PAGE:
Immigration Minister Peter Dutton has once again denied claims that facilities for the 600 asylum seekers detained on Papua New Guinea’s Manus Island are uninhabitable, despite the UN’s declaration that alternative housing still isn’t ready.
Dutton has railed against the “lies” he says are being spread by refugee advocates, who are concerned about the wellbeing of asylum seekers who refuse to leave the now-shuttered processing centre.
For over a week, the men have refused to leave the Lombrum centre, despite a lack of food, water, electricity, and medical supplies. They claim the alternative housing facilities in Lorengau are unsafe, due to lacking security provisions and the threat of local community reprisals.
That claim has been backed up by the UN’s refugee agency. Catherine Stubberfield of the UNHCR told The Guardian that “substantive parts of the planned alternative accommodation are still not ready.”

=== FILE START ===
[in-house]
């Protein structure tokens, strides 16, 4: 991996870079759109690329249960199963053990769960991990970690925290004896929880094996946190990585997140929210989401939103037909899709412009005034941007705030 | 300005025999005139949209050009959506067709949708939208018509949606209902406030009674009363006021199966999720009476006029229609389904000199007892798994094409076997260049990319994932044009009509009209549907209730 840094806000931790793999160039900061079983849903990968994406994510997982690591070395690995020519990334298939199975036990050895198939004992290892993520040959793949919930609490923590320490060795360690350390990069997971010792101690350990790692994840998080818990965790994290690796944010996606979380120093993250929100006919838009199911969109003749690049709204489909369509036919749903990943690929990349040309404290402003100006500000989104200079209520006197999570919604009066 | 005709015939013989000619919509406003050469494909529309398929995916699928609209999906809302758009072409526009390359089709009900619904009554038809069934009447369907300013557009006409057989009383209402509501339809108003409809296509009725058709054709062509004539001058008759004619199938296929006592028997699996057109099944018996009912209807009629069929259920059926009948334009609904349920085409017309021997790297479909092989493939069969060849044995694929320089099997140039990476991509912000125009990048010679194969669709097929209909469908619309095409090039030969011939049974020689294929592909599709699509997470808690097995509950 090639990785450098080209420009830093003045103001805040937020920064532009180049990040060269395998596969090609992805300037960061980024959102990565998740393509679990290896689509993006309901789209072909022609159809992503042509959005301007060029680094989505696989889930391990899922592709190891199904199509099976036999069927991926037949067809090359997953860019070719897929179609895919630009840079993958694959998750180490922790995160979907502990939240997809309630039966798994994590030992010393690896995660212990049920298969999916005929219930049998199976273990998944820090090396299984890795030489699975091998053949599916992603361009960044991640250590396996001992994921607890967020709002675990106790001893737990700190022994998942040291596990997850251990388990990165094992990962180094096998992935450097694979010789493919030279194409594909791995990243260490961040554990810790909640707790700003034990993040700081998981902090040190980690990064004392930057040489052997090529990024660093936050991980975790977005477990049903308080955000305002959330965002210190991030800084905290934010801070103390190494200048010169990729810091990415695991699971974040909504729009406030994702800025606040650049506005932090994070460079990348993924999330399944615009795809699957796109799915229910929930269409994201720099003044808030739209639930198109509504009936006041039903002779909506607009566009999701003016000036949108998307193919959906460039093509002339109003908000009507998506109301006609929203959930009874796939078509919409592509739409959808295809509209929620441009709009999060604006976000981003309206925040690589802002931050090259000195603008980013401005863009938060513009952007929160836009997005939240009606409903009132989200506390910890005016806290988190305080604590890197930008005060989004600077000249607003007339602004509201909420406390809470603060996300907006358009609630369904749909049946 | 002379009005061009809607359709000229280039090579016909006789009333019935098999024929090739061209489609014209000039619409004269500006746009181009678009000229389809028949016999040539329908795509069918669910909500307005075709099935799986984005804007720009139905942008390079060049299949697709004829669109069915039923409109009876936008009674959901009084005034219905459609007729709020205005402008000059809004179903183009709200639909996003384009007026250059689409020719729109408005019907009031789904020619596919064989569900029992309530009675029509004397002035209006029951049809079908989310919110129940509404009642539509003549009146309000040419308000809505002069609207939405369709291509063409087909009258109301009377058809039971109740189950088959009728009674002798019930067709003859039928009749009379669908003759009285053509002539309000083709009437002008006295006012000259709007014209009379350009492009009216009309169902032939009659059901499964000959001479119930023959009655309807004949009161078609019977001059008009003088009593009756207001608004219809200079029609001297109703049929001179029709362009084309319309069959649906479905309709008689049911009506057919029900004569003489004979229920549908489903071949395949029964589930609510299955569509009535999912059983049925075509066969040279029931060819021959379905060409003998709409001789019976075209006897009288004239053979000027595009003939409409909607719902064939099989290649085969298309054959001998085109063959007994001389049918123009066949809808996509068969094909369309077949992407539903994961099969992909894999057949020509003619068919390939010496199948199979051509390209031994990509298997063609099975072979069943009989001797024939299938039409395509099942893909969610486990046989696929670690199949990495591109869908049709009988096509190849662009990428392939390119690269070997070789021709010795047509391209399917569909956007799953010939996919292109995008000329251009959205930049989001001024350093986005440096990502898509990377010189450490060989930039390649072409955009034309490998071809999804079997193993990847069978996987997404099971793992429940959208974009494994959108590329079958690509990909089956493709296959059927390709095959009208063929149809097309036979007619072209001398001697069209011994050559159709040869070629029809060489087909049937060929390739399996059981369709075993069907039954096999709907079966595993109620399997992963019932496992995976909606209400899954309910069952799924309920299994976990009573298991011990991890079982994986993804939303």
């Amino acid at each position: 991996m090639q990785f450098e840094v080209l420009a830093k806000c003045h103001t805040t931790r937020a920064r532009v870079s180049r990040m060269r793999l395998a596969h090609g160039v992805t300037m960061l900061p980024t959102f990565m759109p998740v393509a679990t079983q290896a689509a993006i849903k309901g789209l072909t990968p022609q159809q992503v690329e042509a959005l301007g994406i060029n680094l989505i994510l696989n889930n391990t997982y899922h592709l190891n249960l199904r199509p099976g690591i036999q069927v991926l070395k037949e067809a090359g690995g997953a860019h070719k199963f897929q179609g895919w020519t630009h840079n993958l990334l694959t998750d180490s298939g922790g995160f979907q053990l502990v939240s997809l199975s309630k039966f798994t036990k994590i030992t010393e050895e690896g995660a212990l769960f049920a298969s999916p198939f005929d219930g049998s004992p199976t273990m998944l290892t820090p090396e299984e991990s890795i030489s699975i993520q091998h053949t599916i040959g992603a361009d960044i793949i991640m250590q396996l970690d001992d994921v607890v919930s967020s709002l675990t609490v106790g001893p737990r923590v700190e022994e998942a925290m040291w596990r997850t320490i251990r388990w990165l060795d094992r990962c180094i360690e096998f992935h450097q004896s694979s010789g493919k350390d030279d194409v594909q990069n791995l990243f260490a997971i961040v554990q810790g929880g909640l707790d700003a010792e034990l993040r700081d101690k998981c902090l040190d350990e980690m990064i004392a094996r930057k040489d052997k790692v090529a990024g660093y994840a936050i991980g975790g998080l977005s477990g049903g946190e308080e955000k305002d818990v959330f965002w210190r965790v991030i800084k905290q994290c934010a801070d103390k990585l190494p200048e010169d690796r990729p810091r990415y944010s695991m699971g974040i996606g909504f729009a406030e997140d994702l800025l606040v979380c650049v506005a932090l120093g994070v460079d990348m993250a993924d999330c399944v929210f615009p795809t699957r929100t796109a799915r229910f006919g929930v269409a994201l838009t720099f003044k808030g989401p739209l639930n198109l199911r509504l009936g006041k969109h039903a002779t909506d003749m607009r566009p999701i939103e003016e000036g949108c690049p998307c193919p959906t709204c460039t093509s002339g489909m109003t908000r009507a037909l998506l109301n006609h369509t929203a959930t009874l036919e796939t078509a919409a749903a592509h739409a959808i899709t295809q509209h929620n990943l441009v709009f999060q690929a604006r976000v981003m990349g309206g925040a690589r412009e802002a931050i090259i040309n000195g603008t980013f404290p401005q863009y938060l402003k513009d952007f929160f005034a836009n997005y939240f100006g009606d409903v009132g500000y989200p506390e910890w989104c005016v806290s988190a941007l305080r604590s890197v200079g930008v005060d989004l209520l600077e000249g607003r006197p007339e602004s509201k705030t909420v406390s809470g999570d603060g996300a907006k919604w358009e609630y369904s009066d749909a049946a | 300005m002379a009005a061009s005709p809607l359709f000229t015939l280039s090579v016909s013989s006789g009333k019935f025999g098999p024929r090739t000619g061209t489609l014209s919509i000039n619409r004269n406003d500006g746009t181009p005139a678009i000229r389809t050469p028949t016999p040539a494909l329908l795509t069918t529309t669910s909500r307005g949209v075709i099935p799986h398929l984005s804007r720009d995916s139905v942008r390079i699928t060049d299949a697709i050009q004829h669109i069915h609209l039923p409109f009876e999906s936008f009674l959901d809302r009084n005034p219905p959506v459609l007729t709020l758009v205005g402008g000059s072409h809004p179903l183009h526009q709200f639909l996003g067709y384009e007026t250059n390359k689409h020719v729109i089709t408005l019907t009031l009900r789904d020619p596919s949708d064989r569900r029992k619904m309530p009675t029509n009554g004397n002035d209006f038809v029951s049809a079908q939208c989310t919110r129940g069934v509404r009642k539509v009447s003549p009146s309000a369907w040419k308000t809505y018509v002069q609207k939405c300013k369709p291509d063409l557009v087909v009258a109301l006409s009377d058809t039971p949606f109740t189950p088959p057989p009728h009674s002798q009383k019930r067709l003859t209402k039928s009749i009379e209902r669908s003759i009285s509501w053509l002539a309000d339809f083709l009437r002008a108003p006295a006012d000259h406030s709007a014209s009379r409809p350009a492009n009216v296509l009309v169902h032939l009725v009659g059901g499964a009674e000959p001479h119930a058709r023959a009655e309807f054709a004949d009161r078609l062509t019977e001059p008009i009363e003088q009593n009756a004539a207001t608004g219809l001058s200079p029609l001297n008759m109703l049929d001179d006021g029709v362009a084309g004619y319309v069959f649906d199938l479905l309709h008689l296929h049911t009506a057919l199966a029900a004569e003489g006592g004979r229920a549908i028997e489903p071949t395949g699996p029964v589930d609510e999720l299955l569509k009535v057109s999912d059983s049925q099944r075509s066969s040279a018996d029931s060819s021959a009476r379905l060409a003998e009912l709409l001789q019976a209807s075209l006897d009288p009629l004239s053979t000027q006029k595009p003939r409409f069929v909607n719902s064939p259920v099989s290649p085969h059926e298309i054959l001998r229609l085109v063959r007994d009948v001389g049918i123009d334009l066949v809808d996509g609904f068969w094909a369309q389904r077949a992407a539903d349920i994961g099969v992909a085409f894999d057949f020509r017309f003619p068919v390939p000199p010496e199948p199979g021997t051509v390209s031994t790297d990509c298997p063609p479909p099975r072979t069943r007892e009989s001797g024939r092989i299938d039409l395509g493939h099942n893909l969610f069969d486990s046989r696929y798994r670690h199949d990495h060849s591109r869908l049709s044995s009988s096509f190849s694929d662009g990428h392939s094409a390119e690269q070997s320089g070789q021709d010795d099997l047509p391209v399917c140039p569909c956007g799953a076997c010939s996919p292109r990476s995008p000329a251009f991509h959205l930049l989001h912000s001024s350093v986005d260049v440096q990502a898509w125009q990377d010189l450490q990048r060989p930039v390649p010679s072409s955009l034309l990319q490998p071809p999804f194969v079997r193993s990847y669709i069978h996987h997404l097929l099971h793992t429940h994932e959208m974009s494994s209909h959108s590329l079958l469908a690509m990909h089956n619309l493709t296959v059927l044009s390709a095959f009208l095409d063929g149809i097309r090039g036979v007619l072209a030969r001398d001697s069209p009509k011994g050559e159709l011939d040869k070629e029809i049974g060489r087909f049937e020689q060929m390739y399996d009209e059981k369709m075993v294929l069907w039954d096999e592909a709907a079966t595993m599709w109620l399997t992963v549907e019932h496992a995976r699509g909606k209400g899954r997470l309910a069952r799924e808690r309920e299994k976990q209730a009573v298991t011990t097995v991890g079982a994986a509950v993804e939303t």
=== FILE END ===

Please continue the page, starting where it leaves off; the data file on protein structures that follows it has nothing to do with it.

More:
The publication also pointed out that Hillside Haus has been completed, but still isn’t large enough to safely accomodate all of the asylum seekers who’ve been directed there.
Behrouz Boochani, an Iranian journalist and asylum seeker detained on the island, says those who have voluntarily left the processing centre for Hillside are facing “harsh conditions.”
The refugees who already left RPC for Hillside are in harsh conditions, imprisoned in their rooms. Hillside is a real prison worse than RPC.— Behrouz Boochani (@BehrouzBoochani) November 9, 2017
Despite those assertions, Dutton yesterday told Sky News that complaints about the alternative accomodation have a political motive.
“There’s a lot of myth around this because it’s in the best interests of the advocates — and you know professional advocates like [Greens senator] Nick McKim and others — to distort the facts here and frankly just lie because they’re trading on the people’s situation here,” Dutton said.
He also said criticisms of the new facilities were also raised in an attempt to leverage a move to Australia – a claim that Boochani has previously denied.
So, there you have it: not even eyewitness accounts from those on the island, and the UN’s own spokesperson, can convince our immigration minister that things are really that bad.
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